Accounts Receivable Analysis: Meaning, Objectives, Importance

Data is king in the business world, especially when managing finances and operations. Of all the data businesses love to monitor, accounts receivable often tops the list. After all, it determines how much revenue your business receives. This, in turn, affects its ability to meet financial obligations, such as repaying business loans and making payroll. Is it time for your business to complete an accounts receivable analysis?

Accounts Receivable Analysis Meaning

This type of analysis reviews your company’s accounts receivable data to improve cash flow and make better business decisions. Sometimes companies outsource the process to a third party. However, handling it in-house makes it easier to control the process. These are some of the steps you can take:

  1. Examine your customer base: Who are your best customers? Which ones take the longest to pay?
  2. Review your invoicing process: Are you invoicing correctly? Do you need to make changes to the way you bill customers?
  3. Analyze your payment terms: Should you change your payment terms? How well are the existing terms working?
  4. Document your findings: What have you learned after completing the analysis? What job functions does it affect and how can you improve business processes?

Accounts Receivable Analytics Objectives

Determine what you hope to accomplish and why. Generally speaking, the main aim of this analysis is to help the business improve its A/R process. Consider these additional objectives:

  • To better understand the customer base and develop strategies for improving customer relations
  • To identify problem areas in the A/R process and make changes to improve efficiency
  • To find ways to encourage customers to pay invoices on time

The Importance of Accounts Receivable Data

The accounts receivable team handles a lot of data, such as invoices and customer information. Consequently, failure to analyze this data can cause severe losses and missed opportunities. One of the best outcomes of analyses is that they can answer some pressing questions a business might have.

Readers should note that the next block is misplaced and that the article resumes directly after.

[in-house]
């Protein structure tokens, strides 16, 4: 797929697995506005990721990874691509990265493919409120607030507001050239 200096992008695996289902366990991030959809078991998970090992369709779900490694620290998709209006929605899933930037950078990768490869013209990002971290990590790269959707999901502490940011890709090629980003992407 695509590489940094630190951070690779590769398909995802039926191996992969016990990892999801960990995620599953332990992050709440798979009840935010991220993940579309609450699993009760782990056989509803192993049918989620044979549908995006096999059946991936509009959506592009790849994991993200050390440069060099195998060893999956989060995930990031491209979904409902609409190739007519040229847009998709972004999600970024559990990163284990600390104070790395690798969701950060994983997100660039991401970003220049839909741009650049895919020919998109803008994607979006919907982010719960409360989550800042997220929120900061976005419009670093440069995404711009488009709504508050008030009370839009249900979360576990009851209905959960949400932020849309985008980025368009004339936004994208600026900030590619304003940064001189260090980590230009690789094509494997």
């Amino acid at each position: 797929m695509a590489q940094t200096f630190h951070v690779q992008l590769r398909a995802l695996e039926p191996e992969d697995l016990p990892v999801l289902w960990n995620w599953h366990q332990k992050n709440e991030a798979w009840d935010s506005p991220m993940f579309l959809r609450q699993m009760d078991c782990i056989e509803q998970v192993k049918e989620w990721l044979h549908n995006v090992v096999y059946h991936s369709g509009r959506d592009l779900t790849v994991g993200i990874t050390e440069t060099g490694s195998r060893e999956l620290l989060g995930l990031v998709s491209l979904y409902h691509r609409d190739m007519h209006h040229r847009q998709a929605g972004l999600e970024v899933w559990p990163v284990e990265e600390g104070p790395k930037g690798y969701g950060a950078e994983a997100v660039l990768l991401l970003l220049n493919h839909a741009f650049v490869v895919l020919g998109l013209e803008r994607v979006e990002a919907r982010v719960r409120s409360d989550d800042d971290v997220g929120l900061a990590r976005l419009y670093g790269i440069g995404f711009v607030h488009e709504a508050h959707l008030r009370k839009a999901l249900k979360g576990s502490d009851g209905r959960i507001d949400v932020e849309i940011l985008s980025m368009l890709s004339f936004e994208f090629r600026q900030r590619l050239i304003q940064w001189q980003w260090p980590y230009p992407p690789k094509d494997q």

Consider the following examples:

  • How much revenue does your business receive?
  • How quickly are customers paying their invoices?
  • What are the average days sales outstanding?
  • Are you offering discounts for early payment?
  • What is the company’s financial position?
  • How much cash is the company gaining or losing?

Accounts Receivable Aging Analysis Purpose

Generating aging reports is one of the most common ways the A/R team tracks what customers owe and how much they owe. This metric generally breaks delinquencies into separate categories, usually in 30-day increments. The increments can vary across companies, but below is a typical example:

  • 1 to 30 days delinquent
  • 31 to 60 days delinquent
  • 61 to 90 days delinquent

Companies generally time their dunning notices to these increments. With each new notice, the tone becomes stricter and more demanding. In some cases, the company might choose to send more frequent prompts for payment.

After 90 days, most businesses prepare to write off the debt. That could also involve severing ties with the client and selling the debt to a collection agency. Some companies might also choose to take the company to court.

KPI for Accounts Receivable

There are a few key performance indicators you can use to measure the health of your accounts receivable. The most common is DSO. This measures how quickly customers pay their invoices. While this is, by far, the most common metric A/R teams measure, it cannot operate in a vacuum. Consider these additional KPIs:

  • Bad debt ratio: This measures the monetary value of receivables you believe you cannot collect.
  • Percentage of invoices paid late: This gives you an idea of how many customers pay their bills on time.
  • A/R turnover ratio: This measures how quickly you collect receivables.
  • Aging analysis: This helps you understand which invoices are at risk of becoming delinquent.
  • Collection effectiveness index: This measures how well you collect payments from customers.

Valuable Accounts Receivable Tools

You could invest a significant portion of time analyzing your A/R performance and strategizing. But, without the right tools, it will feel like an uphill battle. Look for an automation software that makes it easy to:

  • Generate aging reports
  • Analyze customer payment patterns
  • Identify late-paying customers
  • Manage invoices
  • Automate dunning notice management

You might also need a payment processing system that provides your clients with various payment options. For example, some might prefer to pay in person via credit or debit card. Others might like to pay online. Some might even send paper checks.

The Bottom Line

Analyzing your accounts receivable data is critical to maintaining a healthy business. Review these objectives, KPIs, and tools to determine what fits into your overall business strategy. Automation is one of the most accessible tools to implement and can lead to the most significant benefits for your business. It also streamlines the calculation and presentation of the KPIs your managers need to make informed decisions.

Are you ready to see whether this cost-effective technology solution is the right option for your business? Book your free demo to get started.

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